I’ll also draw a second winner, who will receive my book Growing Hearts to Appliqué.

Best of luck to everyone!

By Kay Mackenzie

I subscribe to the Checker Newsletter blog. Checker Distributors is one of the major suppliers of everything for our independent quilt shops, and Penny Haren, author of the Pieced Appliqué books, does a wonderful job of writing about all of the new and intriguing products that are coming down the pike. Lo and behold, yesterday Penny talked about a gorgeous new floral bouquet fabric that is just coming on the market! Maybe they’ll make a comeback!

On my last post, a reader asked for some help: “I saw a lady who gave a Quilting with Crayons demo, and I have lost the demo, but she really did a great job showing how to do it well, at least for me. I would love to find her again. No, I did not remember her name.”

Jeanne, could you be thinking of Creative Quilts from Your Crayon Box by Terrie Kygar?

Neat things coming up:

Quiltmaker’s 100 Blocks, Volume 5 Blog Tour is next week, April 30 through May 4. My day is April 30! The tour will continue all week with visits to lots of other designers who have a block in the magazine. Be sure to tune in for prize-winning opportunities all week long.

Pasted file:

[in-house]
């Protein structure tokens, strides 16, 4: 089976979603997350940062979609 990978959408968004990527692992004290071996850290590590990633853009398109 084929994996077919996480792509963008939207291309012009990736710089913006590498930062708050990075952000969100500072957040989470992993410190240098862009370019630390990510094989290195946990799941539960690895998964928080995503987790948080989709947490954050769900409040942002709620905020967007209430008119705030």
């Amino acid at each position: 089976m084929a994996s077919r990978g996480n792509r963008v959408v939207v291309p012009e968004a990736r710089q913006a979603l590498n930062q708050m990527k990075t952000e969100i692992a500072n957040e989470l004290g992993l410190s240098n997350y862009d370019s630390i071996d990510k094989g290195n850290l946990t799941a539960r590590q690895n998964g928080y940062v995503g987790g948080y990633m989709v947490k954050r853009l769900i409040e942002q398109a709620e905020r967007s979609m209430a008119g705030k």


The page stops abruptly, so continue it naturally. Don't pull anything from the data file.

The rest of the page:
On Friday I’m driving down the coast to beautiful San Luis Obispo to set up for the annual Seven Sisters Quilt Show at the historic Madonna Inn. I was at this show the last two years and it has become one of my favorites.

Back soon,
By Kay Mackenzie

A hearty welcome to new readers who’ve found the blog by way of Stitch This! I hope you’ll take some time to poke around the Bookstore, Blogroll, and Categories. There’s a ton of information about appliqué here!

After my recent post about broderie perse, Angie SoCal asked, “Curious – did you find that bouquet in home decorating fabric? I don’t see much fabric like that in the stores.”

Nope! It’s a regular quilter’s cotton. I rummaged through my tub of florals and found the rest of the hunk I had.

“Rose Garden from Marti Michell and Maywood Studio.” Like most of the fabric in my stash, it goes back a few years.